I’m broke so I always buy a pack that’s slightly larger than what I need. You can always remove stuff from a large pack to lower weight, but you can’t add additional space to a tiny pack. That’s great in theory, but pack weight tends to creep up. Go up to a larger pack and you’ll eventually fill it up with “barely necessary” gear. I’ll go over a few of the common pack sizes below.
Quick Note: Women may need to buy a smaller pack than the typical man. As a general rule your pack shouldn’t weigh more than 20 percent of your body weight. Packs marketed towards women max out at the 50-60 Liter range.
Small Pack (Under 20 Liters)
A 20L Hiking pack is the perfect size for most people. It’s all you really need for a short 1-3 hour hike (under 5 mile) and it’s small enough to be used off trail around town. I use my 15 Liter Kelty Pack (this one) all the time. It’s the perfect carry on for planes and small enough to use on my bike.
A 15-20 Liter pack provides enough space for all the basics of a dayhike. You can carry water, snacks, food, jacket and a few basic hiking essentials. I really like my Kelty Basin 15 Liter Pack. It’s super comfortable and weighs less than 1lb.
Honestly, you might want to get a slightly bigger pack if you’re on a tight budget. A 20L pack is only good for short hikes. It’s just a way to bring a few basic essentials into the field. Go with a larger midrange 27+ Liter pack if you can only afford to buy one.
Medium Pack (20-36 Liters)
Medium sized packs are slightly larger and can get you into the long dayhike and even into overnight territory. These are perfect for longer 8-12 mile hikes where you need to carry some basic survival gear. They tend to have additional pouches, comfortable waist straps, and thick shoulder pads.
I would probably go with a larger pack for overnight backpacking trips, but you can sometimes get by with a 36Liter pack on an overnight. Just strap your tent and sleeping pad to the outside of your pack and you’re good to go.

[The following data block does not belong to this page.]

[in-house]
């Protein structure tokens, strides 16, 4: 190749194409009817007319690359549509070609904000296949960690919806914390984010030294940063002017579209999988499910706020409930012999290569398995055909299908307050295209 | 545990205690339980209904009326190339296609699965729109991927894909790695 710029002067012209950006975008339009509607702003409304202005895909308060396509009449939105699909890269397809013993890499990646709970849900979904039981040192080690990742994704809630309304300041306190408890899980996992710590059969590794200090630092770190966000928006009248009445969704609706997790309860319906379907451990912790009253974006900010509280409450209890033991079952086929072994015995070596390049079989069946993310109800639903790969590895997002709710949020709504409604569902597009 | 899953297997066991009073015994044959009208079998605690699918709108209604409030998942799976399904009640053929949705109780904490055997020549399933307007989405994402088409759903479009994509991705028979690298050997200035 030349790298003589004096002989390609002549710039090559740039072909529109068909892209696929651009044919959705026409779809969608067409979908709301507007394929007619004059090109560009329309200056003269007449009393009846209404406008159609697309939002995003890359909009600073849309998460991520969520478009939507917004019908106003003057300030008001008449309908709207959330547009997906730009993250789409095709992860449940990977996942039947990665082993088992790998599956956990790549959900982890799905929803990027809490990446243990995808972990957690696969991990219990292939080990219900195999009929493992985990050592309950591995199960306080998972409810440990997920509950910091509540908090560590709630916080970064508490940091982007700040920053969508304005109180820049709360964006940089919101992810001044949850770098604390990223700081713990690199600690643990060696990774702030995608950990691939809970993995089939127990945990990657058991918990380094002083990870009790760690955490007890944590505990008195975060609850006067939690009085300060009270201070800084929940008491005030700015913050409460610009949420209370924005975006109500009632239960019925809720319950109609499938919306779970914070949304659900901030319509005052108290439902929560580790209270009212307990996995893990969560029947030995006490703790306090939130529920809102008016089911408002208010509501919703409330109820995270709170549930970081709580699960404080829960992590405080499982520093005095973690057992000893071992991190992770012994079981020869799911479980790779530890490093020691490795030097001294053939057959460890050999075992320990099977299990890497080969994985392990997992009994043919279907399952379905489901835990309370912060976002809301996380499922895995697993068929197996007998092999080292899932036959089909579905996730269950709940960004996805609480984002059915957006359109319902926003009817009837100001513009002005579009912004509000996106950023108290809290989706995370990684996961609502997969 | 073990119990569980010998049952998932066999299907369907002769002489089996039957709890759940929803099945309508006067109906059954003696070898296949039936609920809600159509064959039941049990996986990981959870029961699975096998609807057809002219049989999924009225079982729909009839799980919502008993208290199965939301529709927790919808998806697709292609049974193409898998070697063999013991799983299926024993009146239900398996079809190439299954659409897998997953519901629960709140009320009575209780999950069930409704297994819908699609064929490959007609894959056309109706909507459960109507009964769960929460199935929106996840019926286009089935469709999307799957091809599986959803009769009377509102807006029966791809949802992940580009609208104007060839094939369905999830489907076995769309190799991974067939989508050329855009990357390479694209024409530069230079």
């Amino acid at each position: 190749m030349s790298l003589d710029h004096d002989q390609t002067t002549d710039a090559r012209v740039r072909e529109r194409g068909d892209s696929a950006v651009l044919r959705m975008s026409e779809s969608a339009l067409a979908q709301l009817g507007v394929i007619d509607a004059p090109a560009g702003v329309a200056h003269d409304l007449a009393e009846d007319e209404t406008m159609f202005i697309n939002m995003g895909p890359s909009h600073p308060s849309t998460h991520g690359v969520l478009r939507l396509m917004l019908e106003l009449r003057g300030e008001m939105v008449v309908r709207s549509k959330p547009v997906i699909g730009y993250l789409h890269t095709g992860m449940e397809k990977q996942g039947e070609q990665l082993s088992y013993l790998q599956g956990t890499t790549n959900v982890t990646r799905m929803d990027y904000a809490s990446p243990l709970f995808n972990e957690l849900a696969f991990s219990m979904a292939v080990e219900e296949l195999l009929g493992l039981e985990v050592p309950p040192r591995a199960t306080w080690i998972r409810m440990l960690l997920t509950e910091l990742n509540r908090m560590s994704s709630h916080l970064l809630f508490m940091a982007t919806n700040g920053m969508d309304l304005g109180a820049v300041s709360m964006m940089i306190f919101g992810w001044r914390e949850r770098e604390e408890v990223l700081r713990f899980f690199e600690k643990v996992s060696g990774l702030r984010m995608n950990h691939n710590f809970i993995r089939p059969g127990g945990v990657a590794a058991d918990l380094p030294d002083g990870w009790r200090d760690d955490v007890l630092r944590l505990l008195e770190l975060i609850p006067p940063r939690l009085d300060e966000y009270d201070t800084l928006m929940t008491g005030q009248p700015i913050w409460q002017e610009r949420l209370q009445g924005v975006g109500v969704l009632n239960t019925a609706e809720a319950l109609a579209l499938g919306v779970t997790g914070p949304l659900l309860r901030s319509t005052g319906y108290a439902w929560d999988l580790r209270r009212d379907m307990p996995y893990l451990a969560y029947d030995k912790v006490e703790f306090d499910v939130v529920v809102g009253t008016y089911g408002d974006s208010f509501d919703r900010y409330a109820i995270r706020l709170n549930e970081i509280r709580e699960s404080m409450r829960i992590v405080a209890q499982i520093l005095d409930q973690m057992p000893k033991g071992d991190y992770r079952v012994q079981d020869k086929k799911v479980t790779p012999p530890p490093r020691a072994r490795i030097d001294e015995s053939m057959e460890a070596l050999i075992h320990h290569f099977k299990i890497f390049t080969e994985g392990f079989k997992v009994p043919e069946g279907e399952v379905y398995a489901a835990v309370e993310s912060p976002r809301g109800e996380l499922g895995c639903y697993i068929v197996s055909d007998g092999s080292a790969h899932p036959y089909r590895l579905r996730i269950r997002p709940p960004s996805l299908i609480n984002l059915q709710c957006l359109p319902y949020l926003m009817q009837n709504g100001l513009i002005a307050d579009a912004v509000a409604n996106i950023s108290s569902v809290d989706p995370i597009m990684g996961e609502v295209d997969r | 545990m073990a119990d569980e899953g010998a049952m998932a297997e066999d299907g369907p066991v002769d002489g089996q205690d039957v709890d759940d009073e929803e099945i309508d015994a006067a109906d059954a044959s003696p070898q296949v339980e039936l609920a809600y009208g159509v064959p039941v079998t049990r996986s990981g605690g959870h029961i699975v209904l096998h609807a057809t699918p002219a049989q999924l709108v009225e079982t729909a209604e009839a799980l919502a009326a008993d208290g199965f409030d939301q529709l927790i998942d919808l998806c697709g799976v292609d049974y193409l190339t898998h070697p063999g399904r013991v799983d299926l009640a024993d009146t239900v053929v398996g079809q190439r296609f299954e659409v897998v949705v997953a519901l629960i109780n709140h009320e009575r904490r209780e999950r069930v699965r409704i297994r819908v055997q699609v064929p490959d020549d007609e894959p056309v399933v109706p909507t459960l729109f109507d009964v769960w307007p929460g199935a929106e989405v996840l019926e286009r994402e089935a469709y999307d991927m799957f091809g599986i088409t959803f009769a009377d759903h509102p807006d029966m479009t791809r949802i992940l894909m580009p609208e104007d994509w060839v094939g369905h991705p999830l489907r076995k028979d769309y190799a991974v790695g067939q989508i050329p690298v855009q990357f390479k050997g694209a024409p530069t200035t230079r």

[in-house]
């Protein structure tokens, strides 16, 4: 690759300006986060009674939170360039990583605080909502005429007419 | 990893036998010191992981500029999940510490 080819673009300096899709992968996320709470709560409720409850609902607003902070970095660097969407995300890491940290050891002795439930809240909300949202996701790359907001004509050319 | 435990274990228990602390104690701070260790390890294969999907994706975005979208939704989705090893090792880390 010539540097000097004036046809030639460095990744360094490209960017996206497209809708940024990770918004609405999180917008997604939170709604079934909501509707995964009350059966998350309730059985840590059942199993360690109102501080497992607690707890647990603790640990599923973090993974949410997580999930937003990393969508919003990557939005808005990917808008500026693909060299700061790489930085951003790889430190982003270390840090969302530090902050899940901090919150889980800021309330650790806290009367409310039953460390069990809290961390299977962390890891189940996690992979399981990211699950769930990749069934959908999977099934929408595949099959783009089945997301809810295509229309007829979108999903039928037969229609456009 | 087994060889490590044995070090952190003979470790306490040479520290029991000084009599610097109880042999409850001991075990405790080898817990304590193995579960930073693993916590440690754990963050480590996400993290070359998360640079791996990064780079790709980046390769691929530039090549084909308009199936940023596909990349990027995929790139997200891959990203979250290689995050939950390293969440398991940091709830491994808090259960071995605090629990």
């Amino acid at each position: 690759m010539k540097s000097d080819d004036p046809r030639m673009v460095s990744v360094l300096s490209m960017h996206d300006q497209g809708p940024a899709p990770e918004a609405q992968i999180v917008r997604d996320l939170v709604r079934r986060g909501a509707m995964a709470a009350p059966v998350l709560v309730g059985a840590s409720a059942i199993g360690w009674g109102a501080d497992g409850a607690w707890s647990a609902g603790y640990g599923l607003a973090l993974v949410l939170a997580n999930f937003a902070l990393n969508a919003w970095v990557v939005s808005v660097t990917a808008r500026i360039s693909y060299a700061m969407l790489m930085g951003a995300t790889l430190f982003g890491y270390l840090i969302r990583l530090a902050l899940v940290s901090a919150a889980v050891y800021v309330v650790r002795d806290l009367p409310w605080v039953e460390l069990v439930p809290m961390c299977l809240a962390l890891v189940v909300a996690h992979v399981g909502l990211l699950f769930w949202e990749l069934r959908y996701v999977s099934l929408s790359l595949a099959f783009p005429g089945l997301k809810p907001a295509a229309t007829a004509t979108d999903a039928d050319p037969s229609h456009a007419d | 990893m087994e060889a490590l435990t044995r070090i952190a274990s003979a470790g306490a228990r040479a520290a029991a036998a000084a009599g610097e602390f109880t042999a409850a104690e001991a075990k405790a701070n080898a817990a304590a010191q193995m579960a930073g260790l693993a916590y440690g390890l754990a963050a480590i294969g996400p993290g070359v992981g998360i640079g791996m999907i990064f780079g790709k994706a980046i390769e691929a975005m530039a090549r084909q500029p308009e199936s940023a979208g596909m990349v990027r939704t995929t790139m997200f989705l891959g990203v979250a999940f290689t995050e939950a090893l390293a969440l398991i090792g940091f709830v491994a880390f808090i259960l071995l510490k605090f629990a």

Large Pack (36+ Liters)
Larger 36+ Liter packs can be used on dayhikes, but I wouldn’t recommend it. These packs will be massive and you’ll be tempted to carry a bunch of unnecessary gear on short hikes. Modern packs typically have internal framing systems to spread weight across your back.
You can get away with using a large pack on day hikes, but all that extra weight will wear your body down fast. I only carry my full-sized pack when training for long backpacking trips. These packs are perfect for 2-7 day backpacking trips and provide plenty of space for all your gear you could possibly need.
How Far Are You Hiking and Difficulty Level?
You need to figure out how far you’re hiking before picking out a pack. Figure out the total distance and hiking difficulty before heading on your hike. This is really important! Longer hikes will require a sturdier more comfortable hiking backpack.
Regular packs might be fine for short hikes, but you’ll want added sternum straps, bulky shoulder pads, and internal/external frames. Think about the straps on your High School backpack. I can almost guarantee they hurt your shoulders/back when filled with heavy books. That’s going to be painful and get old fast. I highly recommend picking up a real hiking pack if you’re going for more than 2-3 hours. With extra support and adjustability, you probably won’t even feel the pack on your back. My 40 Liter pack feels like nothing on my back.
You should also think about the terrain difficulty you’ll be traveling through. Highly technical terrain requires a lightweight pack with lots of adjustability. Nobody wants to have a shifting pack while scrambling up the peak of a mountain or trudging through slippery rocks.
Material and Breathability
Most hiking packs are designed with full back venting systems to reduce sweat on strenuous hikes. These mesh systems help keep you cooler, but they don’t work as well as I’d like. Less sweat on your back means a more comfortable hike.
Expensive hiking packs should have a bunch of strap adjustments to get the perfect fit. Most hiking packs have waist straps, sternum straps, and shoulder strap adjustments. This is off the top of my head, but my pack has 10+ adjustment points. I can distribute the weight perfectly so it spreads across my back and centers right above my hip.
Women might want to consider picking up a female specific pack. They usually have shorter internal frames and extra adjustment points to wrap around a woman’s frame. A large frame pack on a smaller body will shift awkwardly and throw off balance.